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Posted on 21st September, 2019

I have had lots of questions recently about wildflower meadows, so I thought I would use this month to try and help. The end of September to early October is a great time to start to implement a perennial meadow.


The two main types of meadow are annual (resown every year) and perennial (comes back year after year).Annual meadows are great for a bold mass of colour that will catch everybody's attention, whilst perennial meadows will contain more of a mix of flowers and grasses.

Annual mix

Annual Meadow

An annual meadow is sown on clear ground that has been prepared to a fine tilth similar to preparation work you would do to lay a new lawn. Its best to clear the area in September and then keep checking for weeds until you sow the seeds. The best time to sow the seed will be March - April, mix the seed with fine dry sand this will help to spread the seed more evenly. Walk over the prepared area and spread the seed by hand, first horizontally then vertically. This will give you the best chance of getting an even spread and not missing any areas. Once the seed is down you can lightly rake over the area and tread or roll the surface to firm the seeds in place.

From my own experience you want it to rain at least every four days over the first couple of weeks, but if this does not happen use a sprinkler to get it going. After the the first 2 weeks you will see germination, from this point on just keep a look out for weeds and remove them as much as possible, just be sure you don't walk on the meadow. Use a long hoe around the side as far as you can reach in. If there are weeds further in you may find a long arm pruner is helpful to cut the weeds back which will give the wild flowers time to take over and out grow the weeds.

Annual mix 16th June

Annual meadows generally start flowering from the end of May – early July and finish August – October depending on weather conditions.


Perennial Meadow

Perennial meadows can be started in a variety of different ways, the new recommended way to start a meadow from scratch on an area of land that was very weedy or a flower bed is to clear an area the same as the annual meadow but also add a layer of sterile mulch to help suppress the weeds. The best time to sow the seeds is late September to early October when the soil is easier to work.

The first year of establishment is the most important stage of creating a good strong healthy meadow. Keep the meadow at no more then 10cm in height and make sure the meadow is irrigated every four days if there is no rain from April to June. As you are keeping the meadow fairly low you can maintain the weeds by hand digging them out, its best try not to disturb any of the soil under the mulch as this will bring up more weed seeds. Cut the meadow down in August and remove the cuttings.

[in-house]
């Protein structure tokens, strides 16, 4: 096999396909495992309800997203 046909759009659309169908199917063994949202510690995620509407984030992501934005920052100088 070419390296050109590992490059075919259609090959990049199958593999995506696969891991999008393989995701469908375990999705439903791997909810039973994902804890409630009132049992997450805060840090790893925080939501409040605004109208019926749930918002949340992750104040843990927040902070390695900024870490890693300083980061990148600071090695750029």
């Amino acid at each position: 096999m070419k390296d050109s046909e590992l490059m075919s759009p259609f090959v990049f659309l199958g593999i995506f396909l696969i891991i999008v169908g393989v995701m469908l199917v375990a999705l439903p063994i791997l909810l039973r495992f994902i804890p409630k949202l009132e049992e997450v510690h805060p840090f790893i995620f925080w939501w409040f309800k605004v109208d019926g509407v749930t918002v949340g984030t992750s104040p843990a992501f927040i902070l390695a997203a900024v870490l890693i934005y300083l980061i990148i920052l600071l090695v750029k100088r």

Perennial Meadow -  May

Year 2 you will start to get flower and see what all of your efforts have been for , will still require some irrigation early on like year one, but only cutting the meadow down in August and removing all of the cuttings. From now on the meadow should go from strength to strength just keep an eye on weeds creeping in, the quicker you get the weeds out the better it will be.

Perennial Meadow

Another method of creating a perennial meadow is to establish one in already established grassland. I have done this for many years now re-introducing British native species in orchards and wild meadow areas. This is done with the same routine as above apart from the initial preparation work is different. First you cut the grass as short as possible it doesn't matter if you scalp the ground in places. Then using a motorised scarifier, scarify the entire area over and over until you can see roughly about 50% bare soil. Make sure all off the grass debris is taken off of the area and try feel in any major holes to stop puddling points. By doing this you will open up the soil for the seed to be sown in to and weaken the grass. In your seed mix you will also want to add yellow rattle as this will help reduce the grass in vigour over the coming years, the more the grass is kept at bay the less competition there is for the flowers to thrive.

Perennial mix - yellow rattle seed

I hope this helps everybody with there future meadow ideas, I am sure the Village in Bloom group would love to hear about any wildflower plans you might have for your front gardens.



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